Nasser’s educators and agitators across al-Watan al-‘Arabi: Tracing the Foreign Policy Importance of Egyptian Regional Migration, 1952-1967
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Colleges, School and Institutes
The Egyptian state’s policy of dispatching trained Egyptian professionals, primarily educational staff, across the Arab world rarely features in analyses of Egypt’s foreign policy under Gamal Abdel Nasser. This article relies primarily on newly declassified material from the British Foreign Office archives, unpublished reports from the Egyptian Ministry of Education, and an analysis of related articles in three main Egyptian newspapers (al-Ahram, al-Akhbar, al-Jumhuriya) in order to provide a detailed reconstruction of regional migration’s importance for Egyptian foreign policy. It debunks the conventional wisdom that Egyptian migration became a socio-political issue only in the post-1973 era, arguing that the Nasserite regime developed a governmental policy that allowed, and encouraged, Egyptians’ political activism in Libya, Syria, Yemen, and the Persian Gulf according to state foreign policy priorities in the 1952-1967 period. By presenting a cache of archival material in analytical and critical context, this article offers concrete evidence of how migration buttressed Egypt’s regional ambitions under Gamal Abdel Nasser.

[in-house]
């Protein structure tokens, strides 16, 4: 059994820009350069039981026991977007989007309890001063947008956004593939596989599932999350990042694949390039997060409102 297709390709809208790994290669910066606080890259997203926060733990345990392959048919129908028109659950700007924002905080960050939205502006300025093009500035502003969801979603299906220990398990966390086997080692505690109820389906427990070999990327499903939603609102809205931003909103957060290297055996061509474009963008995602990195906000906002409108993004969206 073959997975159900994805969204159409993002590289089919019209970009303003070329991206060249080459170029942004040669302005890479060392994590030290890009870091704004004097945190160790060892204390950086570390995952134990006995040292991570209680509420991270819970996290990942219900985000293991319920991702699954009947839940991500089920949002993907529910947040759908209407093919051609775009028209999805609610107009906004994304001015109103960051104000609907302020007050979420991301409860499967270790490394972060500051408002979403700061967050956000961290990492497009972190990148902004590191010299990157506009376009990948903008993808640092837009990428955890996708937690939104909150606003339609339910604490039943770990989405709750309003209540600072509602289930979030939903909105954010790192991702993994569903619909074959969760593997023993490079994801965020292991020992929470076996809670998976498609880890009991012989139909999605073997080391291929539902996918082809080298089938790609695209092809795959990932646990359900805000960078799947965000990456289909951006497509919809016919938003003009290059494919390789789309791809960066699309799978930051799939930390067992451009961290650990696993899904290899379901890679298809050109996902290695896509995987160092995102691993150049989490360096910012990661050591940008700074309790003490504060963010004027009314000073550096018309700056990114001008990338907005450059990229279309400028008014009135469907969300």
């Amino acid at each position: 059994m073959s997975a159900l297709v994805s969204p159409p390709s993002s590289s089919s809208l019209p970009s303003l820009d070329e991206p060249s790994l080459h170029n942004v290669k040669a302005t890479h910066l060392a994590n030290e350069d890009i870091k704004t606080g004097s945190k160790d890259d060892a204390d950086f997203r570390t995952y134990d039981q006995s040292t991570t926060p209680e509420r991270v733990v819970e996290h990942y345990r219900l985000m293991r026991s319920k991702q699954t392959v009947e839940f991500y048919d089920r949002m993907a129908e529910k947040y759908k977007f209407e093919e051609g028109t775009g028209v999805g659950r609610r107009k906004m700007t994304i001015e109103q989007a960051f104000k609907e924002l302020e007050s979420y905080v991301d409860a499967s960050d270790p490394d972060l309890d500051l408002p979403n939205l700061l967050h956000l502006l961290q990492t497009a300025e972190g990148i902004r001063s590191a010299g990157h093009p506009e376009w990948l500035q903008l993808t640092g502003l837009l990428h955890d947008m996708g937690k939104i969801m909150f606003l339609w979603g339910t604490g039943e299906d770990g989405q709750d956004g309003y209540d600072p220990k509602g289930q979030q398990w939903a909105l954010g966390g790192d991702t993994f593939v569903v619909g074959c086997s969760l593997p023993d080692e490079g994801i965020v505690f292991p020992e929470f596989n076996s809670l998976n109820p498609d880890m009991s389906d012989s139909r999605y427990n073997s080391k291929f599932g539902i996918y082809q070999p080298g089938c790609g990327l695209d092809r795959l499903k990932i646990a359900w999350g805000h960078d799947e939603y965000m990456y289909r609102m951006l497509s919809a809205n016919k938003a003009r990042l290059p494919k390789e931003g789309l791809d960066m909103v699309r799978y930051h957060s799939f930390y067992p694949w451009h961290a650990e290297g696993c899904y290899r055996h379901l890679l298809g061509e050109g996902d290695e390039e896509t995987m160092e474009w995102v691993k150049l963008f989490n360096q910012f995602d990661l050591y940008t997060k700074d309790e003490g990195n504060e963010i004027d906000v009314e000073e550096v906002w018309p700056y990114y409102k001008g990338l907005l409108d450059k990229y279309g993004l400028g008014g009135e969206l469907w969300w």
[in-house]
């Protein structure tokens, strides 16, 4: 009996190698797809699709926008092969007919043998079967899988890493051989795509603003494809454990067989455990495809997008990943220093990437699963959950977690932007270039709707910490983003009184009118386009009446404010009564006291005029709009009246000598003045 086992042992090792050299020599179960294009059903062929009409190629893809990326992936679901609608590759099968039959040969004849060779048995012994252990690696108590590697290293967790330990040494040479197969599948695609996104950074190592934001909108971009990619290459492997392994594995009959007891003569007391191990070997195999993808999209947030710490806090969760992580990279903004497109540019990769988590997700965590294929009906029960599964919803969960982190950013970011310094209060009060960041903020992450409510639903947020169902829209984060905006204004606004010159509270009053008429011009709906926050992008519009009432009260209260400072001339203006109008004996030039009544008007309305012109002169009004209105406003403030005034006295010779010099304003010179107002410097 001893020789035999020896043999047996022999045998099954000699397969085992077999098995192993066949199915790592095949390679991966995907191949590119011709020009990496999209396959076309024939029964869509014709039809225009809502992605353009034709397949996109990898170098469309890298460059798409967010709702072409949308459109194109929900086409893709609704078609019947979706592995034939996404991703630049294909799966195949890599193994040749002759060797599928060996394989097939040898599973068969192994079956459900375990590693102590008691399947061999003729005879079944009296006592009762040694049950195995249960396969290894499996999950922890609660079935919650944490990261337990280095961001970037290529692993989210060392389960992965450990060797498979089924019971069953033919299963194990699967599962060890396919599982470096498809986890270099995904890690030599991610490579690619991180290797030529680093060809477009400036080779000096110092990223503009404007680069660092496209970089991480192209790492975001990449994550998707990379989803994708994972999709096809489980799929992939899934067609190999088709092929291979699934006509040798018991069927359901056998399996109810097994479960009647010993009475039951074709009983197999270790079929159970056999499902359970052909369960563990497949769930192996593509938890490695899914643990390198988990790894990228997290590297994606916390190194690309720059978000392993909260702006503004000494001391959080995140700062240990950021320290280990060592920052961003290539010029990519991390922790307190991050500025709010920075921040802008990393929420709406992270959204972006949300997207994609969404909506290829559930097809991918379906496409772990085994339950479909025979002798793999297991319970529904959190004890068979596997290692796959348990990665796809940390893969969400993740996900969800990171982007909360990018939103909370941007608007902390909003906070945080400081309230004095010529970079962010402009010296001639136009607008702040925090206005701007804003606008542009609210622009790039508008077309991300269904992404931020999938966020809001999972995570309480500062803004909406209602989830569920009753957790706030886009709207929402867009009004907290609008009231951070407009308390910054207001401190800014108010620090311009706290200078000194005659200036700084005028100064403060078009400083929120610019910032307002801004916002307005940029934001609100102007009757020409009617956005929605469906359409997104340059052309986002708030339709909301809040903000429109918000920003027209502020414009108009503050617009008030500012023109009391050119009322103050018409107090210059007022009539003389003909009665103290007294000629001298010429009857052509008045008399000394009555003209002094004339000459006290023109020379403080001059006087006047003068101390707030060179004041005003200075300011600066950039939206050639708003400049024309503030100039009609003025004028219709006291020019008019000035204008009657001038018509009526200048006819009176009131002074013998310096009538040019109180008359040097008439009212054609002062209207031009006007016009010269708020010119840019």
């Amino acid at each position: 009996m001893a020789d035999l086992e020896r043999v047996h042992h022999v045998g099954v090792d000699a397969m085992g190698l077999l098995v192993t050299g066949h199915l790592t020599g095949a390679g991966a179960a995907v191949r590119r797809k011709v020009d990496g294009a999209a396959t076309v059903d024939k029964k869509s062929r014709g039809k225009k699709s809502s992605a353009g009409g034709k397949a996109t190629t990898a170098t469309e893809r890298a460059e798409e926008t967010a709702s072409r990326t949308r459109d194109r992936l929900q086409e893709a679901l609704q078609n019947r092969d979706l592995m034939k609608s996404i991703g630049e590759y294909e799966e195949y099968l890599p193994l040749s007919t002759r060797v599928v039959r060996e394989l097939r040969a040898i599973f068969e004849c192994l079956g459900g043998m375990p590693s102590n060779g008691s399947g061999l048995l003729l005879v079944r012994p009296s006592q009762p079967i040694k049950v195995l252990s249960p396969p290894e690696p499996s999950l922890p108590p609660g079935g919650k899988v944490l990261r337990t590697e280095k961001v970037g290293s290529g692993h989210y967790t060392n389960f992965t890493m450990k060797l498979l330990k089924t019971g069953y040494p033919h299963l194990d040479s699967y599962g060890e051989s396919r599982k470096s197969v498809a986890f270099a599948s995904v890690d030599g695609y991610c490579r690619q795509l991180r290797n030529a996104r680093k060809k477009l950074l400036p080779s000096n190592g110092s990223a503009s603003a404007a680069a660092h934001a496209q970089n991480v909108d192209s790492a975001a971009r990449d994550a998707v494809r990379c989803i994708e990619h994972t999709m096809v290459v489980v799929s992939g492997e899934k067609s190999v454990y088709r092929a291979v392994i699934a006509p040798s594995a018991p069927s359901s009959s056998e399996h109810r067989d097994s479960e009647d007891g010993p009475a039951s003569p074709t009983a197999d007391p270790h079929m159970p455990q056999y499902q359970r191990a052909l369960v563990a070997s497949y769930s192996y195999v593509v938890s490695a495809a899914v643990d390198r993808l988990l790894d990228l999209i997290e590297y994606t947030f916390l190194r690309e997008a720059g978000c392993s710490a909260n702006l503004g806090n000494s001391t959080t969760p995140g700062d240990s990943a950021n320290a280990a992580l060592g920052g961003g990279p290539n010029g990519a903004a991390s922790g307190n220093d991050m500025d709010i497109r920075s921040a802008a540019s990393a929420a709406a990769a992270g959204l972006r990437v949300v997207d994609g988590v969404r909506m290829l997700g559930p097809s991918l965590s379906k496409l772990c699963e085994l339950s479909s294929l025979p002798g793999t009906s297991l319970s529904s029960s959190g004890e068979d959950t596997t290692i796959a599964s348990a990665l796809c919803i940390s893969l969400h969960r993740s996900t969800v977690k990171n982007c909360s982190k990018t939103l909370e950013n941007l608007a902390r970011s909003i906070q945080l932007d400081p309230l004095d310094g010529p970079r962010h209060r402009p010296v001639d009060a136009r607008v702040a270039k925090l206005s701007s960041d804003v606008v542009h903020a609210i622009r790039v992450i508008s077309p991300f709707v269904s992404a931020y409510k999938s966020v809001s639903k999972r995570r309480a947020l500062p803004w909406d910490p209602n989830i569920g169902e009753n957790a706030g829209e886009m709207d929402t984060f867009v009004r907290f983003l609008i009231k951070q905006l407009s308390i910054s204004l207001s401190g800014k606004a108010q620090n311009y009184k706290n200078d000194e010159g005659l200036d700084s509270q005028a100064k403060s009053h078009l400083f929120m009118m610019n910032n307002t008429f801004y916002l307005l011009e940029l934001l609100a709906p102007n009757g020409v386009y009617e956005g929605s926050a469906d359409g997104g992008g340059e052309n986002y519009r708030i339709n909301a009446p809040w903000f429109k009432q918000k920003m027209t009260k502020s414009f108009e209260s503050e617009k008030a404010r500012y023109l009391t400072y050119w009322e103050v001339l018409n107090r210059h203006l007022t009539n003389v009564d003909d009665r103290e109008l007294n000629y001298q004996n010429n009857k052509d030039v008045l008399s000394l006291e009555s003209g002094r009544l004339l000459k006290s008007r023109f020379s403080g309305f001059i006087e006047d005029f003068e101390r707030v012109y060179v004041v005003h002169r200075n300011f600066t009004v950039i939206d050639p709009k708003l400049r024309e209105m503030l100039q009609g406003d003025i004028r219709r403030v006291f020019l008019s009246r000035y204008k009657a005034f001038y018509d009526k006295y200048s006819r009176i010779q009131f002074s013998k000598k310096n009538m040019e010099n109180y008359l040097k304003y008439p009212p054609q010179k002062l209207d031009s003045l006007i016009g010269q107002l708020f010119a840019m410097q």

|Number of pages||18|
|Journal||British Journal of Middle Eastern Studies|
|Early online date||4 Jan 2016|
|Publication status||Published - 2 Jul 2016|